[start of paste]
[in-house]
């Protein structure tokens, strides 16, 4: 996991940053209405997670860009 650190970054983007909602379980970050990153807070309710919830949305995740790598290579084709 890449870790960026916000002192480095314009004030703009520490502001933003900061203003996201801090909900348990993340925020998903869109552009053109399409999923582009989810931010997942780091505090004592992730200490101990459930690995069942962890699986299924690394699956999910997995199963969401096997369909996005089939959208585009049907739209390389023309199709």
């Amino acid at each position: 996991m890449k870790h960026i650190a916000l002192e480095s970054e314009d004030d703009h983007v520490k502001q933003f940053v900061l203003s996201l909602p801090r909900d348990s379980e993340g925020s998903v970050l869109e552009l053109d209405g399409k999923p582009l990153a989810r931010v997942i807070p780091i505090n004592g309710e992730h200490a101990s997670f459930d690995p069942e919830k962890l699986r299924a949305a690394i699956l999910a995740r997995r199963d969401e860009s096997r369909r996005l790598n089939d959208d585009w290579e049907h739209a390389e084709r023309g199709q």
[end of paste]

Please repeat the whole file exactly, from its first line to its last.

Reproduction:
[in-house]
């Protein structure tokens, strides 16, 4: 996991940053209405997670860009 650190970054983007909602379980970050990153807070309710919830949305995740790598290579084709 890449870790960026916000002192480095314009004030703009520490502001933003900061203003996201801090909900348990993340925020998903869109552009053109399409999923582009989810931010997942780091505090004592992730200490101990459930690995069942962890699986299924690394699956999910997995199963969401096997369909996005089939959208585009049907739209390389023309199709």
């Amino acid at each position: 996991m890449k870790h960026i650190a916000l002192e480095s970054e314009d004030d703009h983007v520490k502001q933003f940053v900061l203003s996201l909602p801090r909900d348990s379980e993340g925020s998903v970050l869109e552009l053109d209405g399409k999923p582009l990153a989810r931010v997942i807070p780091i505090n004592g309710e992730h200490a101990s997670f459930d690995p069942e919830k962890l699986r299924a949305a690394i699956l999910a995740r997995r199963d969401e860009s096997r369909r996005l790598n089939d959208d585009w290579e049907h739209a390389e084709r023309g199709q």